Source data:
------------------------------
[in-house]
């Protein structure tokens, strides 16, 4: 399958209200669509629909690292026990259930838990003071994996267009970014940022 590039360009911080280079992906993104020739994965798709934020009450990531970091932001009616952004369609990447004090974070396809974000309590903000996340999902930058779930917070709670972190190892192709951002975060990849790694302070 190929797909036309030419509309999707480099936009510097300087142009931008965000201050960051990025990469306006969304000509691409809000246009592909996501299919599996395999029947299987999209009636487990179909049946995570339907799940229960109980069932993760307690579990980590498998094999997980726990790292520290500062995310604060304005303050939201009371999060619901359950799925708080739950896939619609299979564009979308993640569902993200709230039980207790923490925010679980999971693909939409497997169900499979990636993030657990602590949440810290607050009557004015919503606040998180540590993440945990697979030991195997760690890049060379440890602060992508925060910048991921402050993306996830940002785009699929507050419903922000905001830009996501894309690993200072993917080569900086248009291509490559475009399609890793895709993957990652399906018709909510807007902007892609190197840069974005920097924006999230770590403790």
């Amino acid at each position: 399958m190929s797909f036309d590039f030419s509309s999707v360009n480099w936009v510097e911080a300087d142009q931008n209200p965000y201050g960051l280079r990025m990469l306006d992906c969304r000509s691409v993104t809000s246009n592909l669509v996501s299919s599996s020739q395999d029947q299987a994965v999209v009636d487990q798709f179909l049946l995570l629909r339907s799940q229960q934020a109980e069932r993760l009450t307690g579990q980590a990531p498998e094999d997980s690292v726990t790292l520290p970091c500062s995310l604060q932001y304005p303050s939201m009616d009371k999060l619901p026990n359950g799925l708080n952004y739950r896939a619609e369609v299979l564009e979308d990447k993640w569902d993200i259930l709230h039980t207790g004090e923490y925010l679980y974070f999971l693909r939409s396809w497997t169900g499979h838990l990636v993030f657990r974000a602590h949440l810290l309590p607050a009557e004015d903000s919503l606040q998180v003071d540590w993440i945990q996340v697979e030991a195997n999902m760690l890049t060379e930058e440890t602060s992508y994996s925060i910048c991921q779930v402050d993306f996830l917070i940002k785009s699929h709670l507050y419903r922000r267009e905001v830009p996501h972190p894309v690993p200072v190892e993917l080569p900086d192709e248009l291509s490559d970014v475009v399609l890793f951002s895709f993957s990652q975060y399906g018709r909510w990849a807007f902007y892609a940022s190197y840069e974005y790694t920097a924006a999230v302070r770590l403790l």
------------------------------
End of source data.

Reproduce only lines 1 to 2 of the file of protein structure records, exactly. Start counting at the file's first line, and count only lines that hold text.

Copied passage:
[in-house]
């Protein structure tokens, strides 16, 4: 399958209200669509629909690292026990259930838990003071994996267009970014940022 590039360009911080280079992906993104020739994965798709934020009450990531970091932001009616952004369609990447004090974070396809974000309590903000996340999902930058779930917070709670972190190892192709951002975060990849790694302070 190929797909036309030419509309999707480099936009510097300087142009931008965000201050960051990025990469306006969304000509691409809000246009592909996501299919599996395999029947299987999209009636487990179909049946995570339907799940229960109980069932993760307690579990980590498998094999997980726990790292520290500062995310604060304005303050939201009371999060619901359950799925708080739950896939619609299979564009979308993640569902993200709230039980207790923490925010679980999971693909939409497997169900499979990636993030657990602590949440810290607050009557004015919503606040998180540590993440945990697979030991195997760690890049060379440890602060992508925060910048991921402050993306996830940002785009699929507050419903922000905001830009996501894309690993200072993917080569900086248009291509490559475009399609890793895709993957990652399906018709909510807007902007892609190197840069974005920097924006999230770590403790």